Rain in the forecast, which Environment Canada predicts will last through most of the day Wednesday, means communities around the province at risk of flooding or already under water will be watching the skies closely.
Daniel Boyer, the fire chief in Rigaud, a town just west of Montreal on the Ottawa River, said the next 12 to 36 hours will be critical.
"I think it's going to get a little worse," he said. "But it won't get as high, probably, as 2017. That's what the experts are saying."
Sunny weather over the past few days has melted more snow in river basins around the province, adding to the volume of water.
"Keep your strength, friends, because this is going to keep going," said Hans Gruenwald Jr., Rigaud's mayor. "It's going to be drawn out for several weeks before this is all over."
“The problem is responsibility is shared between a large number of actors, but the responsibilities are ambiguous enough that it’s very difficult to hold any one party accountable,” said Daniel Henstra, a University of Waterloo professor specializing in flood-management policies, and a fellow at the Centre for International Governance Innovation.
Gruenwald said nearly 200 homes in Rigaud are flooded, 56 homes have no road access, and 193 families have sought help from authorities. Fire, police and Canadian Armed Forces (CAF) officials were visiting flood-prone areas in the community on Tuesday to update that count.
The CAF was using light-armoured vehicles to access regions that fire and police vehicles can't reach, Boyer said.
"Some of the people we'll see today are under a lot of stress," Boyer said. "Some of them have been cut off from the world by floodwaters for four or five days, maybe with no water and non-functioning septic systems."
As of Tuesday evening, just under 1,400 people across the province were unable to return to their homes, according to Urgences Québec. That's down from around 1,700 on Monday.
The agency said 1,941 homes in Quebec were flooded, down from around 3,152 reported earlier in the day. An additional 1,965 homes are isolated by flooding — meaning they are inaccessible by road.
For days, volunteers have been working alongside public security, municipal workers and members the Armed Forces to protect houses at risk of flooding.
There are 960 troops across the province helping out, including about 100 in the Beauce region, which has been hardest hit.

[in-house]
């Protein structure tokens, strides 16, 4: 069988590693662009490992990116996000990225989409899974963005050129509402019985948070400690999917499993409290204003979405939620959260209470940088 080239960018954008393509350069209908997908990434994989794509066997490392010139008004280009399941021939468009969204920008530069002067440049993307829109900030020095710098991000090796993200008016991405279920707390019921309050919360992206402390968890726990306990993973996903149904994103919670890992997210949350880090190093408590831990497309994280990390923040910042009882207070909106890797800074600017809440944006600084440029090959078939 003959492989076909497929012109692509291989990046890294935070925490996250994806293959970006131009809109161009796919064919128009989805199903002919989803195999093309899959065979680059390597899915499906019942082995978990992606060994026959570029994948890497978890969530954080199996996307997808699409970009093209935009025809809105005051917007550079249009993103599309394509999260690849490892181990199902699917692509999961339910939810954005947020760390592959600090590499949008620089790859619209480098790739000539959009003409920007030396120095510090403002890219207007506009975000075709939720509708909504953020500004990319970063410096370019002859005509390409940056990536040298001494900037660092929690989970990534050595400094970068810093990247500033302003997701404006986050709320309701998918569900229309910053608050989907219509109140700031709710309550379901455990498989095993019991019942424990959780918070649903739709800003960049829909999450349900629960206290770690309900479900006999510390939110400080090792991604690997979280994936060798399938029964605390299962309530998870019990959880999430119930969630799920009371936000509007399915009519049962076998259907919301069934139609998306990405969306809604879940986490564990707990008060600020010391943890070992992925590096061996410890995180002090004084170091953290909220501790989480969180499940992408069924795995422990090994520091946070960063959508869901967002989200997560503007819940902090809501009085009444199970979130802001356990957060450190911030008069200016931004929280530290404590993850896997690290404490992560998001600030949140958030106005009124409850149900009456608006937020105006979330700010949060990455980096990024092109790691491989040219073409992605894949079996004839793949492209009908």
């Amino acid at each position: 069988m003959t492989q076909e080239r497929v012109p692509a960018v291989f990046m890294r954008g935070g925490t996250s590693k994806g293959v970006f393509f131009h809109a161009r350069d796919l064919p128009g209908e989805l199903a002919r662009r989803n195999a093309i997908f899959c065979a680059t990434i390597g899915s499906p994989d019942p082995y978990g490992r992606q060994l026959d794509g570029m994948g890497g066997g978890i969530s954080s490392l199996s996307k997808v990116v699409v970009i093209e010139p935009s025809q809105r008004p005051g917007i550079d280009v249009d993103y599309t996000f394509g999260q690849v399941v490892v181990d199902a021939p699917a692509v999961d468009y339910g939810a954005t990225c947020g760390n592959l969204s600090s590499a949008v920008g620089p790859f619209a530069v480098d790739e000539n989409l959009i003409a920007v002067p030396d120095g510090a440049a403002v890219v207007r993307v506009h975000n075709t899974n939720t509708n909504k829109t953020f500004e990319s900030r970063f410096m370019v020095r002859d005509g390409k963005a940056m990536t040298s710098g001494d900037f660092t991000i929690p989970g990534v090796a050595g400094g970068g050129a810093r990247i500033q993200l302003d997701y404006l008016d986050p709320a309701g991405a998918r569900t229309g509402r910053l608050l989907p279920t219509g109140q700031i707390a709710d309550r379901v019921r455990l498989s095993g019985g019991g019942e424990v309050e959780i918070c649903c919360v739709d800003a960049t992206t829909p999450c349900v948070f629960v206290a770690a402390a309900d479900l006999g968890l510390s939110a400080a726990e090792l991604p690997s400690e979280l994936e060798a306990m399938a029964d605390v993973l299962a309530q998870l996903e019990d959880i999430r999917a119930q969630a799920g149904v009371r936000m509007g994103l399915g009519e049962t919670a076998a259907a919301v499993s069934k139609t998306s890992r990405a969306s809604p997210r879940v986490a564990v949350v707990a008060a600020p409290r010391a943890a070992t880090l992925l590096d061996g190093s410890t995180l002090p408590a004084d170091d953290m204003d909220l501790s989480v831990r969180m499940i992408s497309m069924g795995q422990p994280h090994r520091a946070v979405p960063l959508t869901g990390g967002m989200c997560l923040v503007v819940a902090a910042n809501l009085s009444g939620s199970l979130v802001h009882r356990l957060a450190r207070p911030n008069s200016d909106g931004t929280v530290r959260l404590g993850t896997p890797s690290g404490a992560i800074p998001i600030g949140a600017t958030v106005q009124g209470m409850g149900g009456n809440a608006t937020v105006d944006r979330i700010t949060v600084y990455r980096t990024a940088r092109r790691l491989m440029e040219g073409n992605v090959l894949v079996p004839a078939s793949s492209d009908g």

"The priority now is public safety," said Quebec Public Security Minister Geneviève Guilbault, who toured the flood-damaged town of Sainte-Marie, about 60 kilometres southeast of Quebec City, Tuesday.
"We are in an emergency situation. But we will also have to have constructive conversations on how we can avoid future flooding, as much as possible."
Montreal Mayor Valérie Plante, too, has been touring neighbourhoods that are flooding or at risk of flooding for four days now.
She said residents are worried about their belongings, but have said good things about the co-ordination between the city's various emergency organizations.
Over the long weekend, there were about 50 troops in the borough of L'Île-Bizard, and another 30 on Île Bigras in Laval, helping with preventive measures.
Some roads are closed in the West Island and the bridge connecting Île Bizard to Île Mercier has been closed since Monday night. The water was knee high at certain points along the bridge Tuesday morning.
In Rigaud, about 70 kilometres west of Montreal, fire chief Daniel Boyer said a light armoured vehicle was called in to help with the evacuation of a couple who required medical attention. He said the Army vehicle was able to transport paramedics to the couples home and get them to safety.
Residents of Île Mercier can remain on the island, or they can stay at a shelter on Montée de l'Église in L'Île-Bizard, city officials said.
Fire Chief Bruno Lachance said the island won't be placed under a mandatory evacuation order. From what he's seen, the situation there is under control and emergency services are ready to respond if needed.
Joining Guilbault in Yamachiche, Brig.-Gen. Jennie Carignan said there are now 800 military members on the job throughout Quebec. She said the soldiers are well-trained for the work and are “very proud to be able to provide our support.”